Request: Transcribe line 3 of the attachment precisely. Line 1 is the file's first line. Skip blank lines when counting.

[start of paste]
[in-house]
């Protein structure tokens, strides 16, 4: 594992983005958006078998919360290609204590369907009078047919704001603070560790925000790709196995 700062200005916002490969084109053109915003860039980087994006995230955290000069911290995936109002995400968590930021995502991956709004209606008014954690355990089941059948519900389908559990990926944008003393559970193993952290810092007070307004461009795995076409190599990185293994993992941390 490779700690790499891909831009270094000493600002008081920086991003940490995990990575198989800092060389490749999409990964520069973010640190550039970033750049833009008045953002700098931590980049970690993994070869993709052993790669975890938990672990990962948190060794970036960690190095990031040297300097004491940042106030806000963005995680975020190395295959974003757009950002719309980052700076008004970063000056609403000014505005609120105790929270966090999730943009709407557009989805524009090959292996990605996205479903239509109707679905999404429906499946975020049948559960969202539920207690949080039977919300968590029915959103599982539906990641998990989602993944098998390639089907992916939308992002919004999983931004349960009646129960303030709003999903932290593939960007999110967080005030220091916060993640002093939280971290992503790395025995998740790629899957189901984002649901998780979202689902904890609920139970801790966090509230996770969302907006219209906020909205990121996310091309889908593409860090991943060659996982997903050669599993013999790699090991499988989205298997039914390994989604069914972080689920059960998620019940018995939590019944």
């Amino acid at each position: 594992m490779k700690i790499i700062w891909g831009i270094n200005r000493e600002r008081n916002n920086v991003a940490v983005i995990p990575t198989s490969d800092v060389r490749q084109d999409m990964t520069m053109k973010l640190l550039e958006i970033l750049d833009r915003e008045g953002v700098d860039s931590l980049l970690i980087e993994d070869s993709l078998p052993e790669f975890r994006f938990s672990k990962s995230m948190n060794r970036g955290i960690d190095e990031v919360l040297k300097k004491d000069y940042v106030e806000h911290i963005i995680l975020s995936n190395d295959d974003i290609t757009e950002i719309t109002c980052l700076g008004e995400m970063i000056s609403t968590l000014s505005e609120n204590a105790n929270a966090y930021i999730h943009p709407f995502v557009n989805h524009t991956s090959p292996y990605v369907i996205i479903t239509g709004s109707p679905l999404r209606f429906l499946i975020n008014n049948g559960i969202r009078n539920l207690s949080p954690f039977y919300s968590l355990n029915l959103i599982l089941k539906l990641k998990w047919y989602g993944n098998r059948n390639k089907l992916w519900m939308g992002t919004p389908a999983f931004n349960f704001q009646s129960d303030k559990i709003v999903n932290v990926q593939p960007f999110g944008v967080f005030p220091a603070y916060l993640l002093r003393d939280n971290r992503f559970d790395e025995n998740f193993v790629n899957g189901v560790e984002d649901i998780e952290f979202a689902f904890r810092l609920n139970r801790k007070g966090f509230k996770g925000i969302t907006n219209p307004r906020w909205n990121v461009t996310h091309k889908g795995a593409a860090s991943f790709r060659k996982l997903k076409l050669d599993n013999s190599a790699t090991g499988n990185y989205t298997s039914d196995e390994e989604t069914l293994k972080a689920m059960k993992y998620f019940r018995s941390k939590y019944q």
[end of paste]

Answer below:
């Amino acid at each position: 594992m490779k700690i790499i700062w891909g831009i270094n200005r000493e600002r008081n916002n920086v991003a940490v983005i995990p990575t198989s490969d800092v060389r490749q084109d999409m990964t520069m053109k973010l640190l550039e958006i970033l750049d833009r915003e008045g953002v700098d860039s931590l980049l970690i980087e993994d070869s993709l078998p052993e790669f975890r994006f938990s672990k990962s995230m948190n060794r970036g955290i960690d190095e990031v919360l040297k300097k004491d000069y940042v106030e806000h911290i963005i995680l975020s995936n190395d295959d974003i290609t757009e950002i719309t109002c980052l700076g008004e995400m970063i000056s609403t968590l000014s505005e609120n204590a105790n929270a966090y930021i999730h943009p709407f995502v557009n989805h524009t991956s090959p292996y990605v369907i996205i479903t239509g709004s109707p679905l999404r209606f429906l499946i975020n008014n049948g559960i969202r009078n539920l207690s949080p954690f039977y919300s968590l355990n029915l959103i599982l089941k539906l990641k998990w047919y989602g993944n098998r059948n390639k089907l992916w519900m939308g992002t919004p389908a999983f931004n349960f704001q009646s129960d303030k559990i709003v999903n932290v990926q593939p960007f999110g944008v967080f005030p220091a603070y916060l993640l002093r003393d939280n971290r992503f559970d790395e025995n998740f193993v790629n899957g189901v560790e984002d649901i998780e952290f979202a689902f904890r810092l609920n139970r801790k007070g966090f509230k996770g925000i969302t907006n219209p307004r906020w909205n990121v461009t996310h091309k889908g795995a593409a860090s991943f790709r060659k996982l997903k076409l050669d599993n013999s190599a790699t090991g499988n990185y989205t298997s039914d196995e390994e989604t069914l293994k972080a689920m059960k993992y998620f019940r018995s941390k939590y019944q």